Limits...
Computational modeling of the obstructive lung diseases asthma and COPD.

Burrowes KS, Doel T, Brightling C - J Transl Med (2014)

Bottom Line: Computational modeling offers a powerful approach for investigating this relationship between imaging measurements and disease severity, and understanding the effects of different disease subtypes, which is key to developing improved diagnostic methods.Gaining an understanding of a system as complex as the respiratory system is difficult if not impossible via experimental methods alone.We discuss application of modeling techniques to obstructive lung diseases, namely asthma and emphysema and the use of models to predict response to therapy.

View Article: PubMed Central - HTML - PubMed

ABSTRACT
Asthma and chronic obstructive pulmonary disease (COPD) are characterized by airway obstruction and airflow imitation and pose a huge burden to society. These obstructive lung diseases impact the lung physiology across multiple biological scales. Environmental stimuli are introduced via inhalation at the organ scale, and consequently impact upon the tissue, cellular and sub-cellular scale by triggering signaling pathways. These changes are propagated upwards to the organ level again and vice versa. In order to understand the pathophysiology behind these diseases we need to integrate and understand changes occurring across these scales and this is the driving force for multiscale computational modeling. There is an urgent need for improved diagnosis and assessment of obstructive lung diseases. Standard clinical measures are based on global function tests which ignore the highly heterogeneous regional changes that are characteristic of obstructive lung disease pathophysiology. Advances in scanning technology such as hyperpolarized gas MRI has led to new regional measurements of ventilation, perfusion and gas diffusion in the lungs, while new image processing techniques allow these measures to be combined with information from structural imaging such as Computed Tomography (CT). However, it is not yet known how to derive clinical measures for obstructive diseases from this wealth of new data. Computational modeling offers a powerful approach for investigating this relationship between imaging measurements and disease severity, and understanding the effects of different disease subtypes, which is key to developing improved diagnostic methods. Gaining an understanding of a system as complex as the respiratory system is difficult if not impossible via experimental methods alone. Computational models offer a complementary method to unravel the structure-function relationships occurring within a multiscale, multiphysics system such as this. Here we review the currentstate-of-the-art in techniques developed for pulmonary image analysis, development of structural models of therespiratory system and predictions of function within these models. We discuss application of modeling techniques to obstructive lung diseases, namely asthma and emphysema and the use of models to predict response to therapy. Finally we introduce a large European project, AirPROM that is developing multiscale models toinvestigate structure-function relationships in asthma and COPD.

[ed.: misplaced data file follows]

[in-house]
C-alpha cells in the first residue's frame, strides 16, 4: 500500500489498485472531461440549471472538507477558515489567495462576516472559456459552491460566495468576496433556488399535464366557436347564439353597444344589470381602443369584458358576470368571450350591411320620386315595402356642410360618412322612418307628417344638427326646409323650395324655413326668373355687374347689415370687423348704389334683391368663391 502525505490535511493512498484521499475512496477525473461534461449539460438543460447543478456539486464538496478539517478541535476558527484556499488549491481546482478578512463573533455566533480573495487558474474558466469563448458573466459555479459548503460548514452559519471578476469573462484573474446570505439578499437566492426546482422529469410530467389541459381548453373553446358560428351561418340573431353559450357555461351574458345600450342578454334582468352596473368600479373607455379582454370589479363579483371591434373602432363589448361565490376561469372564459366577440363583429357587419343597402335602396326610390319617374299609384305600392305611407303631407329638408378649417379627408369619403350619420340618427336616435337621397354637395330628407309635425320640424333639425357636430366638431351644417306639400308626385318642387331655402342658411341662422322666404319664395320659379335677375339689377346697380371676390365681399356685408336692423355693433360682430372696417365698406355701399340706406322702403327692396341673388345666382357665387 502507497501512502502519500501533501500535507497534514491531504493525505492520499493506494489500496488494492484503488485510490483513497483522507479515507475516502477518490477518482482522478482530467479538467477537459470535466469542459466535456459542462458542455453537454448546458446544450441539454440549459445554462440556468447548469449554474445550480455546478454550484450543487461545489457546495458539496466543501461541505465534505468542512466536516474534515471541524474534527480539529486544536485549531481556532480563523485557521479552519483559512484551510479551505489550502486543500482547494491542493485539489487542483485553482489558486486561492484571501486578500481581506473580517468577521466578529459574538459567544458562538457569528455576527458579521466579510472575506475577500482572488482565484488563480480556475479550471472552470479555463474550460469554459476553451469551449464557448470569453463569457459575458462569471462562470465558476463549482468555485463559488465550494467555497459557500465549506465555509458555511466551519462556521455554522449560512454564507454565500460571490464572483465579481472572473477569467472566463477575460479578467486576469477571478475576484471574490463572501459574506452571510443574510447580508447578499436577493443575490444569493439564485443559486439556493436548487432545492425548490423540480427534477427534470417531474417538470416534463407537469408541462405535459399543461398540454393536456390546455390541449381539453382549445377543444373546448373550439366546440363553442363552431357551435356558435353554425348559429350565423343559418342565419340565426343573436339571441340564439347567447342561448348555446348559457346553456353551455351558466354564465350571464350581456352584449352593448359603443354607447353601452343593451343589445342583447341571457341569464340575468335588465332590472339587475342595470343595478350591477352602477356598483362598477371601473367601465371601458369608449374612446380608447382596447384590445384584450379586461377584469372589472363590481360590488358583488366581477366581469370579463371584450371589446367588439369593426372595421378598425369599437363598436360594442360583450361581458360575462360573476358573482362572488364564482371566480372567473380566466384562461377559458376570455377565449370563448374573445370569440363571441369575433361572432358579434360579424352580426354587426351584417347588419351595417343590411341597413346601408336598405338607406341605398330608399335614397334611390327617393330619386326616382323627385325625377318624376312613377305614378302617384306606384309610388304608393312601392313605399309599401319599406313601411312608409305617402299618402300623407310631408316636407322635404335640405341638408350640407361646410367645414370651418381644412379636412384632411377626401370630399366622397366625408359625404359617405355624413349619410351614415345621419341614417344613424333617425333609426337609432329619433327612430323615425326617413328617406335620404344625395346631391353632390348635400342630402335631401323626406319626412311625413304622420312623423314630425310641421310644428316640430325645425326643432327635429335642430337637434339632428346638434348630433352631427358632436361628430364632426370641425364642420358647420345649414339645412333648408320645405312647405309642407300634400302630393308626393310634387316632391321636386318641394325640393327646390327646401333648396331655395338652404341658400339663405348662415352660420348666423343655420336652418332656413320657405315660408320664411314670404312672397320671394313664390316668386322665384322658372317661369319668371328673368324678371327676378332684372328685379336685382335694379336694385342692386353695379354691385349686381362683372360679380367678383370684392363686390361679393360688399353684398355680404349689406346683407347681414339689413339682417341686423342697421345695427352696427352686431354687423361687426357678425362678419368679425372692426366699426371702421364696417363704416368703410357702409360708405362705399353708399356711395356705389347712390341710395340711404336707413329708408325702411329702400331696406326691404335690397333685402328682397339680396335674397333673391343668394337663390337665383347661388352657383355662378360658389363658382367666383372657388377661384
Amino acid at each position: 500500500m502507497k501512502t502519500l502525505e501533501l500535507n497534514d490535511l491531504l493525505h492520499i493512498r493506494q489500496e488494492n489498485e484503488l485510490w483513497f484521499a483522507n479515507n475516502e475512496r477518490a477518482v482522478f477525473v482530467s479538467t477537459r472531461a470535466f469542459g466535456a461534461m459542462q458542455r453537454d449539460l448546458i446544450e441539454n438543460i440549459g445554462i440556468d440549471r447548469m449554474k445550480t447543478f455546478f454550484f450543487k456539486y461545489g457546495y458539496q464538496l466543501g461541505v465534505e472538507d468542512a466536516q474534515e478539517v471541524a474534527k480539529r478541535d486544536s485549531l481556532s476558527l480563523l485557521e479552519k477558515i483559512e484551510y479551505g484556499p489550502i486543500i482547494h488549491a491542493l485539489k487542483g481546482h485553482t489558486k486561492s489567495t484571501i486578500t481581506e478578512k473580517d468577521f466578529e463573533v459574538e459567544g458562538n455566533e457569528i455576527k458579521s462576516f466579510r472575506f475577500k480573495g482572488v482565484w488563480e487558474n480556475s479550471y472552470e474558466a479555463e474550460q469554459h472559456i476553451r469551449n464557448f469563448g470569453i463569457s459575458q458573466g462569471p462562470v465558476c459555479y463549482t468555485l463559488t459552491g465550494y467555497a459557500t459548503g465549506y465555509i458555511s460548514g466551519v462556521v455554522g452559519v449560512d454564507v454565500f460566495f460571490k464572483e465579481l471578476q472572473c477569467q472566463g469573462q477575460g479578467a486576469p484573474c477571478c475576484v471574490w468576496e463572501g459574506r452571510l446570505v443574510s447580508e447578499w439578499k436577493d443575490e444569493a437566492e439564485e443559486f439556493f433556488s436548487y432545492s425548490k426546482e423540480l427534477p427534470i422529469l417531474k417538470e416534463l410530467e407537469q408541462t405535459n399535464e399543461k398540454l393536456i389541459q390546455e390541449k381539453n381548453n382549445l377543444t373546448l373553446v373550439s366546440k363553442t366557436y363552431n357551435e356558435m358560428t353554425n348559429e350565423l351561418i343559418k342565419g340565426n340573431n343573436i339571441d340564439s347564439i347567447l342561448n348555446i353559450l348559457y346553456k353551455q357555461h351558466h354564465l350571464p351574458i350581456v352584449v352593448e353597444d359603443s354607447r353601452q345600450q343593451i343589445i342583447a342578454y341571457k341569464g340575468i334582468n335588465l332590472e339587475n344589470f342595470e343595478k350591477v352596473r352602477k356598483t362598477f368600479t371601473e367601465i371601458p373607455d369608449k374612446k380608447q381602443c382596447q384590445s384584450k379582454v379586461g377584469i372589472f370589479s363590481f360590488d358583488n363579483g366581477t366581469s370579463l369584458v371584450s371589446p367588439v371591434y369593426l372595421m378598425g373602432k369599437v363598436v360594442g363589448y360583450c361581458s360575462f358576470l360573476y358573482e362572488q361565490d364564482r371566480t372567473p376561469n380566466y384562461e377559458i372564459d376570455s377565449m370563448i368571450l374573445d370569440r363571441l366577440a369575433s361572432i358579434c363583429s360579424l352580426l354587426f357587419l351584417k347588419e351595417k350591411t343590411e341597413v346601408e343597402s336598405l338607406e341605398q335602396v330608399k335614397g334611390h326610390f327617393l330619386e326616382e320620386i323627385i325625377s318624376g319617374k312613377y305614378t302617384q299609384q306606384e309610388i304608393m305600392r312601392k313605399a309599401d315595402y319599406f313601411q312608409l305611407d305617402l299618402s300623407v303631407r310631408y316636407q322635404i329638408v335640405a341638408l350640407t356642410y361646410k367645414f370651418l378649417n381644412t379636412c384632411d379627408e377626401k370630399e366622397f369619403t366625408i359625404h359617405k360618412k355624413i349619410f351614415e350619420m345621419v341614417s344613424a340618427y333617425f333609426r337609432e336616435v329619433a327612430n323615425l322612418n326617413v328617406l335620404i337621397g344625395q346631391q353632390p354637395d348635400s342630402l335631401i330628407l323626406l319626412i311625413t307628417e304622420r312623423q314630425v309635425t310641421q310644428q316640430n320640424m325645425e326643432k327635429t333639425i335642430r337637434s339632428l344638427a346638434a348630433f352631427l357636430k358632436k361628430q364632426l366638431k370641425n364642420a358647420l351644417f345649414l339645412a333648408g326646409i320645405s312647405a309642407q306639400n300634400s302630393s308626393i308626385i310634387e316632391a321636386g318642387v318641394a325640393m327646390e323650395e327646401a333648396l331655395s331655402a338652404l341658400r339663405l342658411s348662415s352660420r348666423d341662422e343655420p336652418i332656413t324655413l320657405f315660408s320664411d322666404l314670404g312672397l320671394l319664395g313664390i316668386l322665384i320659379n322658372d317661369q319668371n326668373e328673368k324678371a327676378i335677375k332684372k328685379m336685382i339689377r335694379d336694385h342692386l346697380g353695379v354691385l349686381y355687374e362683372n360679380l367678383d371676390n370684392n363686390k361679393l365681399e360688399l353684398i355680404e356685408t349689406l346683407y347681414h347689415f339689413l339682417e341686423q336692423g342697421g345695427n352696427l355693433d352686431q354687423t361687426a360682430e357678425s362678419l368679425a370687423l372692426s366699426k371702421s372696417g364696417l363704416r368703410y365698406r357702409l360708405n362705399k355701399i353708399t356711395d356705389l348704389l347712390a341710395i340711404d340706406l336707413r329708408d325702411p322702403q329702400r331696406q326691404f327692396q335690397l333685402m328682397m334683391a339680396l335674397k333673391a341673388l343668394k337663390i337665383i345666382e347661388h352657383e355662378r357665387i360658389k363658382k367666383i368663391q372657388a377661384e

Show MeSH

Related in: MedlinePlus

Schematic diagram illustrating the workflow structure within the AirPROM project. Figure courtesy of [46].
© Copyright Policy - open-access
Related In: Results  -  Collection

License 1 - License 2
getmorefigures.php?uid=PMC4255909&req=5

Figure 3: Schematic diagram illustrating the workflow structure within the AirPROM project. Figure courtesy of [46].

Mentions: The main focus of the modeling within AirPROM is predicting ventilation and the impact of pathophysiological changes on resultant ventilation and lung function. The AirPROM workflow (Figure 3) includes data and models for both the large and small airways. State-of-the-art software (MimicsĀ®, Materialise NV, Belgium; Airways, Institut Telecom, France) is being developed to enable automatic extraction of the morphological properties of central airways and lobes from patient CT data. High-resolution computational meshes of the central airways and lung surface are generated for use in 3D CFD (FRI) simulation studies using the ANSYS software. 1D airway models are generated down to the gas exchange level using the VFB algorithm (see Figure 4). Functional models that predict ventilation and impedance within the 1D networks have been developed. Correlation of model predictions with imaging and measures at the mouth will be used for model validation. At least 70 patient specific models will be analyzed in this pipeline. So far 24 patients within the AirPROM database have been analyzed using FRI, results have shown a good correlation with PFT measurements [54].